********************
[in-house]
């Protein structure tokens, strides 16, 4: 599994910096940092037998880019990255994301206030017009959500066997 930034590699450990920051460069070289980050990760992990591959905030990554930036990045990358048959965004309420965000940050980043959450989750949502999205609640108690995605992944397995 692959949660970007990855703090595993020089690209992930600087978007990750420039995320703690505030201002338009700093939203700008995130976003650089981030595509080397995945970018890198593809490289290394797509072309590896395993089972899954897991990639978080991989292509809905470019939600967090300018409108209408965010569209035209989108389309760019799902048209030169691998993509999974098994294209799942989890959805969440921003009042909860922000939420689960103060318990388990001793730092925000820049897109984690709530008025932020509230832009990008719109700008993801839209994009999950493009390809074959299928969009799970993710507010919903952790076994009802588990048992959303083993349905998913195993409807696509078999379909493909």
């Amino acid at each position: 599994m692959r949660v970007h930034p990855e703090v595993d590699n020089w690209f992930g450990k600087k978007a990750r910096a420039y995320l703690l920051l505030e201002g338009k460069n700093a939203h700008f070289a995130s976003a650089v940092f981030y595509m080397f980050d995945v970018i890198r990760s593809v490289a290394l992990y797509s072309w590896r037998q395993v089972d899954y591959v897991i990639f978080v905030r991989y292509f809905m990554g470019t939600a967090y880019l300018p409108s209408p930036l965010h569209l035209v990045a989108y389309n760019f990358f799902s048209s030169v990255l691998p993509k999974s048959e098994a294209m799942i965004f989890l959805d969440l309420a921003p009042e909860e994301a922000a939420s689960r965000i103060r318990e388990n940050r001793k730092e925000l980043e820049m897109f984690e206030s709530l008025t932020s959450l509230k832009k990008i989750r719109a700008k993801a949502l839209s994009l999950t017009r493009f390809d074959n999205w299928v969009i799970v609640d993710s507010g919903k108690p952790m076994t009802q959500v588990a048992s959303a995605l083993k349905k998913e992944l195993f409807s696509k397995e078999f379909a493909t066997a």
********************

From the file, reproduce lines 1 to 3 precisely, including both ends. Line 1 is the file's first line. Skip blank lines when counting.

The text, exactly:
[in-house]
């Protein structure tokens, strides 16, 4: 599994910096940092037998880019990255994301206030017009959500066997 930034590699450990920051460069070289980050990760992990591959905030990554930036990045990358048959965004309420965000940050980043959450989750949502999205609640108690995605992944397995 692959949660970007990855703090595993020089690209992930600087978007990750420039995320703690505030201002338009700093939203700008995130976003650089981030595509080397995945970018890198593809490289290394797509072309590896395993089972899954897991990639978080991989292509809905470019939600967090300018409108209408965010569209035209989108389309760019799902048209030169691998993509999974098994294209799942989890959805969440921003009042909860922000939420689960103060318990388990001793730092925000820049897109984690709530008025932020509230832009990008719109700008993801839209994009999950493009390809074959299928969009799970993710507010919903952790076994009802588990048992959303083993349905998913195993409807696509078999379909493909």
């Amino acid at each position: 599994m692959r949660v970007h930034p990855e703090v595993d590699n020089w690209f992930g450990k600087k978007a990750r910096a420039y995320l703690l920051l505030e201002g338009k460069n700093a939203h700008f070289a995130s976003a650089v940092f981030y595509m080397f980050d995945v970018i890198r990760s593809v490289a290394l992990y797509s072309w590896r037998q395993v089972d899954y591959v897991i990639f978080v905030r991989y292509f809905m990554g470019t939600a967090y880019l300018p409108s209408p930036l965010h569209l035209v990045a989108y389309n760019f990358f799902s048209s030169v990255l691998p993509k999974s048959e098994a294209m799942i965004f989890l959805d969440l309420a921003p009042e909860e994301a922000a939420s689960r965000i103060r318990e388990n940050r001793k730092e925000l980043e820049m897109f984690e206030s709530l008025t932020s959450l509230k832009k990008i989750r719109a700008k993801a949502l839209s994009l999950t017009r493009f390809d074959n999205w299928v969009i799970v609640d993710s507010g919903k108690p952790m076994t009802q959500v588990a048992s959303a995605l083993k349905k998913e992944l195993f409807s696509k397995e078999f379909a493909t066997a």